Everyone told me for years that Dumb and Dumber was the most hilarious movie they'd ever seen. A classic. Slap-your-grandma, laugh-til-you-cry, beyond-words funny. And then I finally saw it, and regretted the utter waste of a good hour and a half.
Chefs do the same dadgum thing with arugula. It's on every the menu at any restaurant with more than two stars, tossed, sauteed, wilted and dressed. If you watch "Chopped" once, you will see arugula used, probably in every course. That stuff is used in nearly every dish on the Food Network, and lauded by chefs as if it is the green of heaven, the Old Faithful of salad.
And you know what? It lived up to its reputation. I couldn't believe it! It's like finally seeing The Shawshank Redemption, and you laugh and weep along with everyone else. Granted arugula may not bring you to tears... but it's so good it'll make you want to eat salad*, and that's saying something.
It's bright and succulent, earthy and somehow rich. I've never tasted a leaf like it!
Day Five: it's weirding me out how well this experiment is going...
*I made mine with a quick dressing of white wine, olive oil, white wine vinegar, and lemon juice. Mwah!
"The time has come," the Walrus said, To talk of many things: Of shoes--and ships--and sealing-wax-- Of cabbages--and kings-- And why the sea is boiling hot-- And whether pigs have wings."
Until a couple years ago, cabbages, for me, were never something that should be paired with kings. Sealing wax, I could see. In fact, I imagined the taste was something similar to sealing wax... unspeakably bland and better suited for idiotic soup diets than my kitchen.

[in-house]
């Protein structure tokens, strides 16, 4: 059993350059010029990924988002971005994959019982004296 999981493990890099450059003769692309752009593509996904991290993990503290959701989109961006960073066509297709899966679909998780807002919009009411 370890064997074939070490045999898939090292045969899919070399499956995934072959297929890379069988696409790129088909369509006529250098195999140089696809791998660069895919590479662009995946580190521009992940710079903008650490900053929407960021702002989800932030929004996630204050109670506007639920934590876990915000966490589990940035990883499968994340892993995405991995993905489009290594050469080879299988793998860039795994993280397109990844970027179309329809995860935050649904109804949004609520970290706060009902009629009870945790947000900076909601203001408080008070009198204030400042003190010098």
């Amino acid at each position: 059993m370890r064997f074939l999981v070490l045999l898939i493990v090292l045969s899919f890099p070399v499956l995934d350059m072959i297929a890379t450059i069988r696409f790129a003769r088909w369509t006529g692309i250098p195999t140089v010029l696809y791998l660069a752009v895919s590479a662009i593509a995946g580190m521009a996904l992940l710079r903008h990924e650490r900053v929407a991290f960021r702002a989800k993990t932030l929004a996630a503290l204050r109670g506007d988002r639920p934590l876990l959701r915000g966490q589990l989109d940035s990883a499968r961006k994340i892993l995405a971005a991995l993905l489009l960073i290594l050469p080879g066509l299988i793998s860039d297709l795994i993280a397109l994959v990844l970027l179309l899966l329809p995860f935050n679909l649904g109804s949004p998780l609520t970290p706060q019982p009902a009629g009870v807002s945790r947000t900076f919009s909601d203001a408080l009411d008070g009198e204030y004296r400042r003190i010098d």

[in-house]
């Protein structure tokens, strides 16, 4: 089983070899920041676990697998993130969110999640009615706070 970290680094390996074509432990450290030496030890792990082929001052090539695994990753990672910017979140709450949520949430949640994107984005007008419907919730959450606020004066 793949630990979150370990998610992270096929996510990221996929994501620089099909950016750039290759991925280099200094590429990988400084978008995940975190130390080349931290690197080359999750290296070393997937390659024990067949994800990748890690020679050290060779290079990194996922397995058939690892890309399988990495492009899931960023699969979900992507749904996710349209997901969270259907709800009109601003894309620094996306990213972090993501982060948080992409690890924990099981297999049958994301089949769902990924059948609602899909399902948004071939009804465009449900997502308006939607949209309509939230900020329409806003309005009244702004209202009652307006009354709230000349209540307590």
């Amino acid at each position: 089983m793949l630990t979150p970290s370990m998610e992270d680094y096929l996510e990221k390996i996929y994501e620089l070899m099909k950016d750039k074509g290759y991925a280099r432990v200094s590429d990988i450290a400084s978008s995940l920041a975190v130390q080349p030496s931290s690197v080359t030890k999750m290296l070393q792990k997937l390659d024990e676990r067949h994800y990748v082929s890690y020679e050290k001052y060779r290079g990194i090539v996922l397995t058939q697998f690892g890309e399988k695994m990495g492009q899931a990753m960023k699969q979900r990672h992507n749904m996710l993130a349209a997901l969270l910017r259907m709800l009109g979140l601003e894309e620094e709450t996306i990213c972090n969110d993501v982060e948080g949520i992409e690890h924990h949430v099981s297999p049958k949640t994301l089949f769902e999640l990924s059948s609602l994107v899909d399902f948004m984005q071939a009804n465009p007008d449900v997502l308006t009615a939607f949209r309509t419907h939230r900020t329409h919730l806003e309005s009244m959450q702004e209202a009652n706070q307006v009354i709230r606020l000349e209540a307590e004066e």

Then I discovered the magic of caramelization, and its reliable power to elevate and transmogrify even the most vanilla of vegetables.
Today I picked up a beautiful, firm, pale head of organic cabbage on my daily trek to FRESH. Generally speaking, I'm not one to grab something because of the organic label, but this cabbage was so cunningly displayed, scattered among halves of purple cabbage, the celadon and violet so lovely against each other... and anyone who knows me at all knows I am helpless against the allure of well-placed colors.
The cabbage (after being tossed into the air by my husband like a volleyball -- see below), ended up shredded, sauteed in chicken stock and olive oil, and thrown into a giant pot with rice soup, smoked chicken and asiago cheese. Hearty and warm, and an apt farewell to the winter months.
I'm not going to deny it... I judged a book by its cover. Or rather its title. A vegetable by its title. Or rather its name. Argh, mixed metaphors!
But ruby crescent fingerling potatoes, who could resist? I also stocked up on goat cheese, rosemary-olive oil bread and a smoked chicken, and we ate like French picnickers while watching HGTV.
The potatoes were so delicate and pretty I wanted to treat them simply, so I just cut them in half, tossed them in olive oil and s&p and roasted them for half an hour. My husband's reaction was, "They taste like potatoes." But perhaps my palette is more refined -- no, not "perhaps," but "because" -- I tasted a faint sweetness to the potato's flesh, and the skin was ever so fragile and crisped up beautifully.
Howdy... AND bonjour. I love being in the kitchen, and I love using food to explore my equally Southern and French heritage. So half of this blog is for my grandma Nanny, who is devoted to oleo and sugar, and the other half is for my grand-mere Memaw, who's more particular to crusty bread and butter. I'm trying to create the best and simplest of both culinary worlds, while sating my husband's endless appetite. Let's see if it works...